Answer by Barath Mahadevan:
Although there have been a large number of research and impact assessment studies already done in this regard, I will try to give an overview of the project here, covering what the problem is, what the project is about, what are its ecological and economic implications, similar projects in other countries and some long term solutions to the problem.
Short answer to the question: The project might have positive implications in terms of short-term economic development and prosperity but the negative implications on the ecological and social front will be more permanent and irreversible and in the long run, it will far outweigh any temporary economic gains perceived.
I. About the project:
The Indian Rivers Inter-link is a proposed large-scale engineering project that aims to join the majority of India's rivers by canals so as to reduce persistent water shortages in parts of India. The inter-link would consist of two parts, a northern Himalayan River Development component and a southern Peninsular River Development component.
Here’s a map showing the water scarcity problem in India:
White regions indicates little to zero scarcity and darker regions indicate greater scarcity.
Here is a map showing what the project aims to do (Red lines indicate the links envisaged):
II. Ecological Implications
1. Impact on Flooding:
Some quick facts first:
- Flooding of rivers is a natural process. Slow-flowing flood-water on a floodplain performs a very important function: it deposits sediments and renews the fertility of croplands. In essence, the rivers are doing what they are supposed to be doing – flood their floodplains and deposit layers of sediments, but humans got in their way. In other words, flood is just an integral part of natural hydrologic process.
- Flooding of land is lot more desirable than not having any floods. We need to get accustomed to this natural phenomenon, and plan our livelihood accordingly. We cannot control flooding; we need to adjust our life style to reduce the damage caused by flooding.
Now, the question is what impact will the project have on the growth and survival of floodplains?
1. Effect of Sea water intrusion:
Such a project will devastate the natural balance of water flow and sedimentation process, which are fundamental to the formation and growth of floodplains. If the rates of sedimentation decline on the delta plain then the rising sea-level might get an upper hand, and may inundate most of the coastal areas, destroying ecosystems including mangrove forests through salinity intrusion. If the amount of sediment influx in the coastal areas is further reduced by diversion of the rivers, then in just over a hundred years a relative sea-level rise of about 1 meter in the Bay of Bengal will severely curtail the delta growth, and actually will result in submergence of about 17% of Bangladesh, displacing over 20 million people.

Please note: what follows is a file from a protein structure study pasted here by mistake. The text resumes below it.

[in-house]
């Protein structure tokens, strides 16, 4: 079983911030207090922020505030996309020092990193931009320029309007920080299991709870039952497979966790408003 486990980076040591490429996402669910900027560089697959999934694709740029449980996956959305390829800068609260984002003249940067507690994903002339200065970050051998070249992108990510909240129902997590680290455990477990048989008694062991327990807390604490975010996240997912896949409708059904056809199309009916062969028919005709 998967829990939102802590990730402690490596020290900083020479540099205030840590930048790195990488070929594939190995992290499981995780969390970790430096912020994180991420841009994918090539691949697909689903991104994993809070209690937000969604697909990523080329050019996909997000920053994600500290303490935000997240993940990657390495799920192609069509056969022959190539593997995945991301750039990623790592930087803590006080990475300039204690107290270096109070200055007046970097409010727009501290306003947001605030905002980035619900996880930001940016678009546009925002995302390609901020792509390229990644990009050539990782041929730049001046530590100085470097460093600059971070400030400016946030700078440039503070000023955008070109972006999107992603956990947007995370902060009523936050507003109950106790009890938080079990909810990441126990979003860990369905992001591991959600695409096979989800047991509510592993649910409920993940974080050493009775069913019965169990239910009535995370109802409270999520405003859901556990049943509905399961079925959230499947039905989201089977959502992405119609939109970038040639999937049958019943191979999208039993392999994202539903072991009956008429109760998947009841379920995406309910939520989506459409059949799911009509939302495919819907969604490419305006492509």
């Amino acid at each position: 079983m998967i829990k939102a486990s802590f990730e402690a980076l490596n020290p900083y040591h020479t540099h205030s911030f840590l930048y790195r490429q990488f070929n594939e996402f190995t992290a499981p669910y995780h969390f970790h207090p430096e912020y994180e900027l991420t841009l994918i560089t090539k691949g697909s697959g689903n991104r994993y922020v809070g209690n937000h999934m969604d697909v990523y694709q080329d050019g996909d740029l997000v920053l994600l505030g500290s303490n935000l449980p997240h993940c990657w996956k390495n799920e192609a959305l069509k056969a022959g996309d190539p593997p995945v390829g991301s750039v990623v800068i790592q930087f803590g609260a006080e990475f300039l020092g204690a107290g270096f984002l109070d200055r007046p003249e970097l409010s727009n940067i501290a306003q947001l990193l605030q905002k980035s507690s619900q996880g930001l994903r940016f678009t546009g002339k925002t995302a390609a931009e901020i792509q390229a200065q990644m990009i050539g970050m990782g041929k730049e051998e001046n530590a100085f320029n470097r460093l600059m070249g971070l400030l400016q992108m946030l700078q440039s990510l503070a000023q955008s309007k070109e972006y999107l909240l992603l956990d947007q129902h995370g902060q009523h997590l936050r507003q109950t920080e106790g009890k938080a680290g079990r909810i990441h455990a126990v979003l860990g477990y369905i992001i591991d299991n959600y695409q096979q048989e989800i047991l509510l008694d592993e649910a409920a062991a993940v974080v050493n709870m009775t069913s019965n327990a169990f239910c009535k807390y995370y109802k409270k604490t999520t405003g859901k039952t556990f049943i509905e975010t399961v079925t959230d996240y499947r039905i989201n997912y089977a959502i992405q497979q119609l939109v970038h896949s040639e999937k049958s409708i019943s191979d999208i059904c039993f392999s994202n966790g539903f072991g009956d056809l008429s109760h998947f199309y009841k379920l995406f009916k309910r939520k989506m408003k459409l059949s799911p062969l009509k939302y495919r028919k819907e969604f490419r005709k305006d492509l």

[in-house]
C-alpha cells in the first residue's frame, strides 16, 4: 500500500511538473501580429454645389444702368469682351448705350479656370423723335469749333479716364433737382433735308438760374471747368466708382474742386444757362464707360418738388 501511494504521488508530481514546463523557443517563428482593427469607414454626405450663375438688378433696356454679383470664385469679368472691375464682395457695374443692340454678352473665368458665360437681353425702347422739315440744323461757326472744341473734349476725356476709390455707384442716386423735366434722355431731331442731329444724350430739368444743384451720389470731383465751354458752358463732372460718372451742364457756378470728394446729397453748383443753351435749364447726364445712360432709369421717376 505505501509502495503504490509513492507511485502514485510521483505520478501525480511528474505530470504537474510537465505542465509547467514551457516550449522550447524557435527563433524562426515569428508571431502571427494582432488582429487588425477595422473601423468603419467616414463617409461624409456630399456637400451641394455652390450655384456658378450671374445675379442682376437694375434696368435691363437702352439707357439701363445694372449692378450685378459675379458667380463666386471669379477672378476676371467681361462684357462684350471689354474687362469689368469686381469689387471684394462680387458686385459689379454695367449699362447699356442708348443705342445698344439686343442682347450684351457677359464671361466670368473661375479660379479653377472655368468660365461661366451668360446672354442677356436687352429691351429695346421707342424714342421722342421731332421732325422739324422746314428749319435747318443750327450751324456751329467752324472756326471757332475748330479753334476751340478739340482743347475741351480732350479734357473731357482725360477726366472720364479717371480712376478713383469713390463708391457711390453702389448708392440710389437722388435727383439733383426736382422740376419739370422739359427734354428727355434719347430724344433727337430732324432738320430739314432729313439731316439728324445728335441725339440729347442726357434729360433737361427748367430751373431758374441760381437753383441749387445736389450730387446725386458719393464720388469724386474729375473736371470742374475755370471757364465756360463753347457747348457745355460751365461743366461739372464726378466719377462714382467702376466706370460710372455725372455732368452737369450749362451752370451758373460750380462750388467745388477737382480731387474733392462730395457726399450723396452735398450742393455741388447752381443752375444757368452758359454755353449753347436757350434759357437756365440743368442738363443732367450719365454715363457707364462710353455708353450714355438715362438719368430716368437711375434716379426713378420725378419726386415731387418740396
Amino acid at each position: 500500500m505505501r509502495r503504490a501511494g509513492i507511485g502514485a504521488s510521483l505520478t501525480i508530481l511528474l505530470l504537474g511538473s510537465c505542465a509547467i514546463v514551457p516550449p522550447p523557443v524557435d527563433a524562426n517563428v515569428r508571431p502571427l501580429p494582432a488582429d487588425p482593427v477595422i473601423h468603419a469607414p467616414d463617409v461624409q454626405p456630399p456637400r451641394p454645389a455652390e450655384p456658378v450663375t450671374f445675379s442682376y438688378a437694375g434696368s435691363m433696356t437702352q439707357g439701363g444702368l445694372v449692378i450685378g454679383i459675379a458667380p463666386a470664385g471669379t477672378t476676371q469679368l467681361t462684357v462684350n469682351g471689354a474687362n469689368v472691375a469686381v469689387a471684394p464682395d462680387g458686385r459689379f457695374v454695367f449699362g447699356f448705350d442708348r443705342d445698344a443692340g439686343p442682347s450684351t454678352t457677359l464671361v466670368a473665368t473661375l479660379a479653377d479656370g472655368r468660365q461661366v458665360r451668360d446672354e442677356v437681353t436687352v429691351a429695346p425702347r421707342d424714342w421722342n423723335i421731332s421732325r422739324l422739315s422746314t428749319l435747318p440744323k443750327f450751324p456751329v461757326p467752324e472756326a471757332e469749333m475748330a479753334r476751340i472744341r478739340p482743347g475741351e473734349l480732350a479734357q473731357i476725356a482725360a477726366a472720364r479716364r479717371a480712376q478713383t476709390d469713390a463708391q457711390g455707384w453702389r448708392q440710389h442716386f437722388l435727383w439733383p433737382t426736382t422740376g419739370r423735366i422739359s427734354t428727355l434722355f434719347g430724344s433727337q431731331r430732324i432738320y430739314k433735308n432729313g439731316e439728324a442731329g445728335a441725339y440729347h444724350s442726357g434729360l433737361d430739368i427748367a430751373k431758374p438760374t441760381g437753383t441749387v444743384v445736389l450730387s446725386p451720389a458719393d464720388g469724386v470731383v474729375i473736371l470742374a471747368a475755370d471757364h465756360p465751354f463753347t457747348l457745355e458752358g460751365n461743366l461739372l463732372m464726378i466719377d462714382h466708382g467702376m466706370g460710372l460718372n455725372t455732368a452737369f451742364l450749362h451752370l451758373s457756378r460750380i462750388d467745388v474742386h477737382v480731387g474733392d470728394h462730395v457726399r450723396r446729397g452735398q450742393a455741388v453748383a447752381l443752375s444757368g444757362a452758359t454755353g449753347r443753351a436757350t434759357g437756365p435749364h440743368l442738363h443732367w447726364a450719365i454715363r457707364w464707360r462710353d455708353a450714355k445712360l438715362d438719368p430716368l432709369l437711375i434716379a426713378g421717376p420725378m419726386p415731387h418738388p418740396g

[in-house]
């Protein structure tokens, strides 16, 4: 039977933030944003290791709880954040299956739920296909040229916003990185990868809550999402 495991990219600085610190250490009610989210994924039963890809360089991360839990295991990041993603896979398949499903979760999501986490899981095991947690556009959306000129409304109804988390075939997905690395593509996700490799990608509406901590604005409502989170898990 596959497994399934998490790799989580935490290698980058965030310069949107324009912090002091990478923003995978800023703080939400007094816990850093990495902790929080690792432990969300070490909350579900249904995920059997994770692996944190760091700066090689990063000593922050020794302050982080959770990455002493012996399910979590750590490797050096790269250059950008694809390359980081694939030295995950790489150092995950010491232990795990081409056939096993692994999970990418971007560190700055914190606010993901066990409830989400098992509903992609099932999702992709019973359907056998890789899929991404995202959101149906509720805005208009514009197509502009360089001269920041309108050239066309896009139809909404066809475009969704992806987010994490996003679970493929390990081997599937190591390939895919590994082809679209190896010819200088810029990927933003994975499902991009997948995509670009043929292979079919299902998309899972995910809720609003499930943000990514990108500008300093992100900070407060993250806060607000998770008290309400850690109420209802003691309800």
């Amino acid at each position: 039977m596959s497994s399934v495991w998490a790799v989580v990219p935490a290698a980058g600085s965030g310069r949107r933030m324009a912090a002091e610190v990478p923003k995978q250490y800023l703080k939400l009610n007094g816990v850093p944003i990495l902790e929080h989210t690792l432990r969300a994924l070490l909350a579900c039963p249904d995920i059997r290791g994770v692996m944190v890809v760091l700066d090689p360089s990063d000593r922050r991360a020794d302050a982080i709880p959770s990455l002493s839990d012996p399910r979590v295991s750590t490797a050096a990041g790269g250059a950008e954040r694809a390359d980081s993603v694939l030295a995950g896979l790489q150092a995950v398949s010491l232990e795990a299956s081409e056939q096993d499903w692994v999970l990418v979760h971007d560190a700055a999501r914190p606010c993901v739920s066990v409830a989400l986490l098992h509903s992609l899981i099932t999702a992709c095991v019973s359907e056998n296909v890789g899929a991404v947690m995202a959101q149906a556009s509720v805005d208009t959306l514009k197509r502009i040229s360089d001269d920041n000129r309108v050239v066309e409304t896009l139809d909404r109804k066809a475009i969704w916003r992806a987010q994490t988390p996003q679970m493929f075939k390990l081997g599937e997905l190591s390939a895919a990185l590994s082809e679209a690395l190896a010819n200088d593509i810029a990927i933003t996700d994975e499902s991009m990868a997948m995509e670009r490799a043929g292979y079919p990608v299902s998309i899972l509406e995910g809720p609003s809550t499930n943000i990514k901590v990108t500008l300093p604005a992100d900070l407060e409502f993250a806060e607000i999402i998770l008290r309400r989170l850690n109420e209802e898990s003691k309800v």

Below is a graph of salinity intrusion in groundwater in Junagadh district, Gujarat:
This is a graph of salinity intrusion in groundwater in Junagadh district. As you can see, it has been steadily rising in each place. And this is the case with just intra-basin linkages within the immediate neighborhood. So one can imagine the situation after the implementation of such a project. Similar conclusions can be made for peninsular and eastern India as well.
2. Effect of consequent sea water intrusion on agricultural productivity:
The graph below shows the amount of salinity in the Indo-Gangetic Plains
How does this salinity affect agricultural productivity? Here's a table of saline tolerance of various crops:
As can be seen, rice, corn, potato, beans etc are pretty sensitive to salinity and we might soon be unable to grow them!
It is safe to conclude that compared with the monumental functions that the flood waters perform in the long run and its crucial importance in agriculture, damages caused by flooding is relatively insignificant and the only sane way out is to let the river take its natural course.
3. Impact on Fisheries and related industries:
1. Canals and reservoirs: The proposed interlinking of rivers would comprise more than 36 major dams and 30 canal links. In addition, there will be many more irrigation canals and barrages. These major reservoirs, canals and other water harvesting structures will add to the potential fishery resources of the country.
2. Rejuvenation of lakes and rivers: The rivers and lakes in the water recipient zone will bring benefit with increased water perennially, congenial habitat and consequently, higher fish production.
1. Loss of habitat: River interlinking might affect fish feeding and breeding habitats in the rivers and lakes in the water donor zones due to lowering of water volume and enhanced siltation load. The flood plains and wetlands connected with donor rivers would also be affected. River run-offs provide energy for a number of vital processes in downstream estuaries, delta and coastal areas. Reduced river discharge could result in loss of coastal habitats such as mangroves, coral reefs, sea grasses, estuarine and delta regions.